NOTE: PHOTO GALLERY AT THE END OF THE ARTICLE.
“Two roads diverged in a wood, and I-
And I took the one less travelled by,
And that has made all the difference.”
– Robert Frost
These last lines of the famous poetry, ‘The Road Not Taken’ by Robert Frost describes my recent tour to a less explored part of the North Eastern region of the country, Arunachal Pradesh. One of the reasons for less tourist crowd here could be the bottle-neck security that exists here, which is quite justified due to various political and diplomatic reasons, making it mandatory for even a citizen of the country to have an ILP (Inner Line Permit) to enter the state. But the treasure it holds within it is beyond imagination and hence all these pains are worth taking and it can be realized only one when one experiences the idyllic beauty of the place.
Located in the Himalayan range of mountains, Arunachal means ‘the land of dawn lit mountains’, the name itself is suggestive of the beauty the place is impregnated with. One of the gateways to the hills of Arunachal is through Bhalukpong. On the way from here to Bomdila falls the biggest Orchid Conservation Sanctuary of Asia which houses orchids ranging from known to little known to the unknown. Bomdila is the most commercially viable place in the hills of Arunachal since it is located at an altitude of 8500ft from the sea-level. This place is overburdened with private travel agencies that promise a jerk-free experience to the further spots above. The place is also ornamented with the river Kameng that travels along the way to Dirang.
Dirang, situated at an altitude of 4910 ft is almost 42km away from Bomdila. The place again abounds in natural beauties with swift flowing river Dirang Chu (‘Chu’ meaning river in the local dialect) and a Holy hot spring adorning the place. Apart from these Dirang is famous for its apple orchards and Orchid Research and Development Centre.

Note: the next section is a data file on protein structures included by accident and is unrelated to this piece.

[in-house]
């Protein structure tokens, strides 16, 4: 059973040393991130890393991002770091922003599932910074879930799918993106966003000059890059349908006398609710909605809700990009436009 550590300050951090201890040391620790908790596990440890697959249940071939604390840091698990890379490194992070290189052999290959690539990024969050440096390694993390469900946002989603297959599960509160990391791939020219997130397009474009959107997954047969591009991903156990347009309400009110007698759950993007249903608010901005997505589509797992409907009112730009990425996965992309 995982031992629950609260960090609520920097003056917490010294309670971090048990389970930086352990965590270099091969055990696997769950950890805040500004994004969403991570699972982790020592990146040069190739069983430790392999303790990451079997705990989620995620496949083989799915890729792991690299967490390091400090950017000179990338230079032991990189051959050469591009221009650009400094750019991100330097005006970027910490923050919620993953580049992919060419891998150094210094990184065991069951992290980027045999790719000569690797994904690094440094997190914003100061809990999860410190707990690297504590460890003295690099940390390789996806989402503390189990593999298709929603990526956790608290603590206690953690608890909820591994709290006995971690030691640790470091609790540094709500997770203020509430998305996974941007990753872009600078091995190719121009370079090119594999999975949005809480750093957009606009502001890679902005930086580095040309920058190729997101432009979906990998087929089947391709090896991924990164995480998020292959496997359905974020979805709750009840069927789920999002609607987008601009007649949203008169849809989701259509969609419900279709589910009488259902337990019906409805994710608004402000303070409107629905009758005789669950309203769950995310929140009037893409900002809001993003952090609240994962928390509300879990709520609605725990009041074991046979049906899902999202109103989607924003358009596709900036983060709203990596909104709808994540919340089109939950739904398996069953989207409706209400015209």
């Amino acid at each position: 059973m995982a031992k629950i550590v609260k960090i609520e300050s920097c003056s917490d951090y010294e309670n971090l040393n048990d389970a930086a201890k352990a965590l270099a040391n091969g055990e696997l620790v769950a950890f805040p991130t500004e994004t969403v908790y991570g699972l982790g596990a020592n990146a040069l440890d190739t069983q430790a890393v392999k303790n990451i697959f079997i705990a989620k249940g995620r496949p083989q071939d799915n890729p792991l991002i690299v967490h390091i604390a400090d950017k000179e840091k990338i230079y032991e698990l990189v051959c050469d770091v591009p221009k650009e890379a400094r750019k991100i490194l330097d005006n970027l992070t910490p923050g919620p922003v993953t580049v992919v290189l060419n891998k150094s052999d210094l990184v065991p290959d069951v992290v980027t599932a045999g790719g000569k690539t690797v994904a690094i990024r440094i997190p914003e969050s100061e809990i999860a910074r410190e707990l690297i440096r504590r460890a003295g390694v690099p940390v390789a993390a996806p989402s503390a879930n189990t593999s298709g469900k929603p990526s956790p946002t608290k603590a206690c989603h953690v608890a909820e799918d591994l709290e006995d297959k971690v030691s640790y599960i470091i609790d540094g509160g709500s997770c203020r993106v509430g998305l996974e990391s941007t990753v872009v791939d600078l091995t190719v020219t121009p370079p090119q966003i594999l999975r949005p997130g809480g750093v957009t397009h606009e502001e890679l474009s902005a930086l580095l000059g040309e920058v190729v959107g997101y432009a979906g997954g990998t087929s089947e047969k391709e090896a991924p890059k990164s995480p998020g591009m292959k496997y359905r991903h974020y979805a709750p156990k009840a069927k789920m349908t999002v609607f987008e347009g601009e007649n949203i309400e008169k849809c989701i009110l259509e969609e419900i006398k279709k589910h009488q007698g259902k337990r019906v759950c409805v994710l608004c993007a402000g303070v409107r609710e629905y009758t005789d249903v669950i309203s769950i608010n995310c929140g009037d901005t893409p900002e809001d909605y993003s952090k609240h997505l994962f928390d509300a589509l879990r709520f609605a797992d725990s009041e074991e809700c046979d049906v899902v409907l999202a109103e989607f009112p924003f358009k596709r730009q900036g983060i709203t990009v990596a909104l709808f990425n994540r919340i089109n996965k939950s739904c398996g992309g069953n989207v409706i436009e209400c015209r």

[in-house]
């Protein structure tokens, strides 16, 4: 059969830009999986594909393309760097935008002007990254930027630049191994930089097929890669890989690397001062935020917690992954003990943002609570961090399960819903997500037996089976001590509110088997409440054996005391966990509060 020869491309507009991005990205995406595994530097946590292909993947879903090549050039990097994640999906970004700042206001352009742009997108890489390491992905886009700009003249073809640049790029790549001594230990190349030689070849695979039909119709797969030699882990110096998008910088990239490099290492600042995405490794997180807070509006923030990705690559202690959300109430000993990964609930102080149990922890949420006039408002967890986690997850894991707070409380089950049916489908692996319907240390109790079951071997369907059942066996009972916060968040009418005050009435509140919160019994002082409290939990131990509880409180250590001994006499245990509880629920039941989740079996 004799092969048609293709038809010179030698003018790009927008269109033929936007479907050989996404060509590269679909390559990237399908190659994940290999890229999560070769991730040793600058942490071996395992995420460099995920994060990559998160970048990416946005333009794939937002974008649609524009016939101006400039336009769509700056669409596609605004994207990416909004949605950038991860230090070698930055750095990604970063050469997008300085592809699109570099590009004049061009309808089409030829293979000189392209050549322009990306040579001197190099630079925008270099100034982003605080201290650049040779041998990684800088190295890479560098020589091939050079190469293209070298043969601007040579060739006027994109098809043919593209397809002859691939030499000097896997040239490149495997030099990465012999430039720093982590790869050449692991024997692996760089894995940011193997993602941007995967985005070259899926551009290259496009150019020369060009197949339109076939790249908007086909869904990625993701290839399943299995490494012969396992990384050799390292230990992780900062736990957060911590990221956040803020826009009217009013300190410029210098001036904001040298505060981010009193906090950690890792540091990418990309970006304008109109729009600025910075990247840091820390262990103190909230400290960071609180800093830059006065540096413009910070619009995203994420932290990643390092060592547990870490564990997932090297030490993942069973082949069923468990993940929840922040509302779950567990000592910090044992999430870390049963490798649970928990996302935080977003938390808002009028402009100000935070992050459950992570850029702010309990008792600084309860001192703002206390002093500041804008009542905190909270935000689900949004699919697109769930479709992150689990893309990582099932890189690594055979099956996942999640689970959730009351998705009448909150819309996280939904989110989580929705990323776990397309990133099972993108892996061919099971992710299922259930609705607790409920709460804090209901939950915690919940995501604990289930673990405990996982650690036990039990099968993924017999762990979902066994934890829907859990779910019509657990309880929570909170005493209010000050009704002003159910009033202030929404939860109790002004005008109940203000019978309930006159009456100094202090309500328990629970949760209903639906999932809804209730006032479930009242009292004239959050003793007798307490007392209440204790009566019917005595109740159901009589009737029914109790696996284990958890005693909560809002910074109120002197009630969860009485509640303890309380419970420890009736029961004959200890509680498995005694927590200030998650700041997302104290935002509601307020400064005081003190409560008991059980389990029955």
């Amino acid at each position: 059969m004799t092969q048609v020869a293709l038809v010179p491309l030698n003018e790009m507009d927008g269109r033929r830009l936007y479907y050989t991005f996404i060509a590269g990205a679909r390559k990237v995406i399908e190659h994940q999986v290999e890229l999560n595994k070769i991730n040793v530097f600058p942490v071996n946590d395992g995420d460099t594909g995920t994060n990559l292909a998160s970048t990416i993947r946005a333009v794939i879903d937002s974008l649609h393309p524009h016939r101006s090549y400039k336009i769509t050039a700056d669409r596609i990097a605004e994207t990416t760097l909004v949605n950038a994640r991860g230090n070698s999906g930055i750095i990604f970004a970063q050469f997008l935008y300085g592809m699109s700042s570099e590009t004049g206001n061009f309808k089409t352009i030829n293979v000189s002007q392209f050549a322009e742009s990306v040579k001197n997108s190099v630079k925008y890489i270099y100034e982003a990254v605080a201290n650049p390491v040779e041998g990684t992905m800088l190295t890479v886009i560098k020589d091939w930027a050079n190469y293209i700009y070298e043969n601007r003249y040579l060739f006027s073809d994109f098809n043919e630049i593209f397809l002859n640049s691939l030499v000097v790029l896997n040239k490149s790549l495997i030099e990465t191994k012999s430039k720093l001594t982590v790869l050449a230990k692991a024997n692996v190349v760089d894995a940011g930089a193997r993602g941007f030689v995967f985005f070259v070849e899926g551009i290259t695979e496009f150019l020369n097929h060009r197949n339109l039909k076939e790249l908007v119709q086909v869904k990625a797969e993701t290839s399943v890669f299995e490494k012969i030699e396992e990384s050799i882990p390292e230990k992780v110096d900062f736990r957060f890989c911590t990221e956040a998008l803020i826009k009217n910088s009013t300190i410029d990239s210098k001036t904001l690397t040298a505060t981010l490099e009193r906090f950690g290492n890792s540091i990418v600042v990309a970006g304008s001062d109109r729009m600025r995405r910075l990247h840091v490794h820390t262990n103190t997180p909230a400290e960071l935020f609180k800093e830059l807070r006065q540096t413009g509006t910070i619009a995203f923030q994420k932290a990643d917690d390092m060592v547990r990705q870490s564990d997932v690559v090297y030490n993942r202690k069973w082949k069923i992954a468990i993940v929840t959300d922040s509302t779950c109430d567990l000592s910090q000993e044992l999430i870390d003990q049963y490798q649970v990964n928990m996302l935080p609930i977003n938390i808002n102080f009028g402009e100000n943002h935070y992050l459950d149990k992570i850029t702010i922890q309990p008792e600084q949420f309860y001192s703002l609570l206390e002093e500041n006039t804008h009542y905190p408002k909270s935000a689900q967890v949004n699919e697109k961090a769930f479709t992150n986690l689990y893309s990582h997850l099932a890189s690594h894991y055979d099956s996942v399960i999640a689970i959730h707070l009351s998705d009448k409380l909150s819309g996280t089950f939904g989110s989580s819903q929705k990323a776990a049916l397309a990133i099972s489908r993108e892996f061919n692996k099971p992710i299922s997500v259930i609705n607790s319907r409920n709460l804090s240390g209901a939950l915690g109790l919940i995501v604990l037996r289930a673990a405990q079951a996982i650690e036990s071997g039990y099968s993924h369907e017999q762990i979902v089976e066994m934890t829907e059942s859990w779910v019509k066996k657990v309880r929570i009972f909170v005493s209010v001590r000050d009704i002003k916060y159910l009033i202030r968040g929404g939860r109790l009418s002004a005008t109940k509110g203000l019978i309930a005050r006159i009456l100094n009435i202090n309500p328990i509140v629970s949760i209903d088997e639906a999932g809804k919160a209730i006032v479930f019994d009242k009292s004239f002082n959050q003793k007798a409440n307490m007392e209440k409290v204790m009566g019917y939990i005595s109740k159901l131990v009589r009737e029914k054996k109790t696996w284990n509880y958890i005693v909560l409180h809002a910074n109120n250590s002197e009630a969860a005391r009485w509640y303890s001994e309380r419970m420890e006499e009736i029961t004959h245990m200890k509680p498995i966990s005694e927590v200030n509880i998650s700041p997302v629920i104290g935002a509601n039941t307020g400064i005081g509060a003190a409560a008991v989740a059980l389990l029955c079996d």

Our next and last destination was Tawang, it is the highest residential area in Arunachal at an altitude of 10,000ft above the sea-level; the most controversial place in the recent times regarding its possession by the two countries- India and China.
To reach this place one needs to cross the Sela Pass at an even higher altitude of 13,700ft. The most surprising fact about this place is the existence of a lake amidst mountains at such height and its stupendous beauty. On our way down to Tawang, we came across a place called Jaswantgarh commemorating the outstanding bravery of a rifleman, Jaswant Singh during the Indo-China war in 1961. All the way from Jaswantgarh to the whole of Tawang is concentrated with numerous military base camps. The place sends a shiver down the spine since it looks like readymade war-field with bankers here and there, the presence of amry-men all through and always . It is constant reminder of the previous war and that might crop up anytime. The border-line that divides India and China, the MacMohan Line is just kilometers away from here. However this brute scenario is unable to rob Tawang of its spectacular beauty. With the clear blue sky as an uniform backdrop to the mountain ranges forming horizons at various levels and distances with smoggy clouds like fumes over- forms breath-taking view. Apart from this, the place also has a 400 years old Buddhist Monastery or Gompa of the Mahayana sect, which is the second largest in Asia and also hosts a military museum.
The place may lack in so called ‘sights’ for tourists but a tired set of eyes and a hungry heart , so full with the bustle and bustle of a concrete jungle is sure to find them at every corners of the mountains – the innumerable springs with their happy songs, the Rhododendrons and various colourful flowers, the smell of the pine, oak and juniper trees , the abyss, the feeling of touching the sky at any moment and their presence in entirety gives sense of eternity.
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